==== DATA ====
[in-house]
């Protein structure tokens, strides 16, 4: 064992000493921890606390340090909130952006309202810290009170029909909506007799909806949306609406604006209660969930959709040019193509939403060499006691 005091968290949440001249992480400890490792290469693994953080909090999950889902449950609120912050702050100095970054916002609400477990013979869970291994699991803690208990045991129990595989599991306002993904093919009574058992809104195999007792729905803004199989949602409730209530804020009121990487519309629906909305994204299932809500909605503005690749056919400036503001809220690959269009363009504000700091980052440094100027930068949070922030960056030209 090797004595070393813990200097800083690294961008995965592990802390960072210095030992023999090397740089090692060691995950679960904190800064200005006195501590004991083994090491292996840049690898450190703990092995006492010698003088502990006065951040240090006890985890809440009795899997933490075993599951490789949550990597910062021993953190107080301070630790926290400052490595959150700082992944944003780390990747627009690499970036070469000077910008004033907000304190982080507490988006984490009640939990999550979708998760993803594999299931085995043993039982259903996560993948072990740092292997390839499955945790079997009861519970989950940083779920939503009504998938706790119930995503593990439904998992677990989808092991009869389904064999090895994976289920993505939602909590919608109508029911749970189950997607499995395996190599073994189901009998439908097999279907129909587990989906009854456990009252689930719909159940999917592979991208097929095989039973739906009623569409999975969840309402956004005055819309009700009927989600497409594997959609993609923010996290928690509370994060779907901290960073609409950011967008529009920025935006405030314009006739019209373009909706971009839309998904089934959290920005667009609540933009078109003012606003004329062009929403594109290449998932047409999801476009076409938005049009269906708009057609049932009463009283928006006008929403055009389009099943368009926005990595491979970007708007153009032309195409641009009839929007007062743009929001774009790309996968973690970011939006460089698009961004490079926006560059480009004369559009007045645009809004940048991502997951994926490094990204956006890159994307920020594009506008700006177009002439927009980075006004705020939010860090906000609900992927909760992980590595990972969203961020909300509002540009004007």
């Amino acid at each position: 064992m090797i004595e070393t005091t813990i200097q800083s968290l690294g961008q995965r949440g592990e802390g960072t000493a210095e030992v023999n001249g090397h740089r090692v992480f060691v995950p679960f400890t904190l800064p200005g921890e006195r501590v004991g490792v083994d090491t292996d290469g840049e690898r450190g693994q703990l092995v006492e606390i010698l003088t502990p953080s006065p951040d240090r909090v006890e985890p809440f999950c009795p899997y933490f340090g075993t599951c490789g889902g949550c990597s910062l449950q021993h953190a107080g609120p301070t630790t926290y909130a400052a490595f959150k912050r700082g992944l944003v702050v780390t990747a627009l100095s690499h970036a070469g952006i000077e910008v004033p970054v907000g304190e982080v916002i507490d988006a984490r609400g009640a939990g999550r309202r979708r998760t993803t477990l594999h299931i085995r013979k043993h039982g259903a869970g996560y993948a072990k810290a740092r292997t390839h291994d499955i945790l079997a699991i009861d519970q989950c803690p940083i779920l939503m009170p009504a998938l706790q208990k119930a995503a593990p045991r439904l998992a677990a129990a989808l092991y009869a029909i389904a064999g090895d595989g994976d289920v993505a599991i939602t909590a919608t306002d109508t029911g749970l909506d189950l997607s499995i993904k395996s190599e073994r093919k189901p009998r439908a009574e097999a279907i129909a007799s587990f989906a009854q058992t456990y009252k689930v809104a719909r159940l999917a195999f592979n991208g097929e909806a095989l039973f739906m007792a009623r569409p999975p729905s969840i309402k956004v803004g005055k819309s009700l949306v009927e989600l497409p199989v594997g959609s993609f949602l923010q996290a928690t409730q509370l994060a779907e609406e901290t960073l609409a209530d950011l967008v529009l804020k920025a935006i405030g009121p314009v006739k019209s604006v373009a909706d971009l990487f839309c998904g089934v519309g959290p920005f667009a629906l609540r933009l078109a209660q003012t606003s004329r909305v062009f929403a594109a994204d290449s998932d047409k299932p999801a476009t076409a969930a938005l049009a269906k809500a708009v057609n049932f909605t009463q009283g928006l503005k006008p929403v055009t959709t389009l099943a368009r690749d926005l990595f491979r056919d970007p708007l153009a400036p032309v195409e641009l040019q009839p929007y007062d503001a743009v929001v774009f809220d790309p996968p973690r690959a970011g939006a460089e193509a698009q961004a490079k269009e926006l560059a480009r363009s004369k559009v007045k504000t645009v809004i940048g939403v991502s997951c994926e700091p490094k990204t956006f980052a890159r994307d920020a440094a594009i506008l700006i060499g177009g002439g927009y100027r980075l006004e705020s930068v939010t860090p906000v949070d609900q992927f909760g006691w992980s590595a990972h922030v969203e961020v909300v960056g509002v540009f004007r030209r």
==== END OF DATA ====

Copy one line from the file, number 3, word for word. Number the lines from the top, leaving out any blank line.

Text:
């Amino acid at each position: 064992m090797i004595e070393t005091t813990i200097q800083s968290l690294g961008q995965r949440g592990e802390g960072t000493a210095e030992v023999n001249g090397h740089r090692v992480f060691v995950p679960f400890t904190l800064p200005g921890e006195r501590v004991g490792v083994d090491t292996d290469g840049e690898r450190g693994q703990l092995v006492e606390i010698l003088t502990p953080s006065p951040d240090r909090v006890e985890p809440f999950c009795p899997y933490f340090g075993t599951c490789g889902g949550c990597s910062l449950q021993h953190a107080g609120p301070t630790t926290y909130a400052a490595f959150k912050r700082g992944l944003v702050v780390t990747a627009l100095s690499h970036a070469g952006i000077e910008v004033p970054v907000g304190e982080v916002i507490d988006a984490r609400g009640a939990g999550r309202r979708r998760t993803t477990l594999h299931i085995r013979k043993h039982g259903a869970g996560y993948a072990k810290a740092r292997t390839h291994d499955i945790l079997a699991i009861d519970q989950c803690p940083i779920l939503m009170p009504a998938l706790q208990k119930a995503a593990p045991r439904l998992a677990a129990a989808l092991y009869a029909i389904a064999g090895d595989g994976d289920v993505a599991i939602t909590a919608t306002d109508t029911g749970l909506d189950l997607s499995i993904k395996s190599e073994r093919k189901p009998r439908a009574e097999a279907i129909a007799s587990f989906a009854q058992t456990y009252k689930v809104a719909r159940l999917a195999f592979n991208g097929e909806a095989l039973f739906m007792a009623r569409p999975p729905s969840i309402k956004v803004g005055k819309s009700l949306v009927e989600l497409p199989v594997g959609s993609f949602l923010q996290a928690t409730q509370l994060a779907e609406e901290t960073l609409a209530d950011l967008v529009l804020k920025a935006i405030g009121p314009v006739k019209s604006v373009a909706d971009l990487f839309c998904g089934v519309g959290p920005f667009a629906l609540r933009l078109a209660q003012t606003s004329r909305v062009f929403a594109a994204d290449s998932d047409k299932p999801a476009t076409a969930a938005l049009a269906k809500a708009v057609n049932f909605t009463q009283g928006l503005k006008p929403v055009t959709t389009l099943a368009r690749d926005l990595f491979r056919d970007p708007l153009a400036p032309v195409e641009l040019q009839p929007y007062d503001a743009v929001v774009f809220d790309p996968p973690r690959a970011g939006a460089e193509a698009q961004a490079k269009e926006l560059a480009r363009s004369k559009v007045k504000t645009v809004i940048g939403v991502s997951c994926e700091p490094k990204t956006f980052a890159r994307d920020a440094a594009i506008l700006i060499g177009g002439g927009y100027r980075l006004e705020s930068v939010t860090p906000v949070d609900q992927f909760g006691w992980s590595a990972h922030v969203e961020v909300v960056g509002v540009f004007r030209r």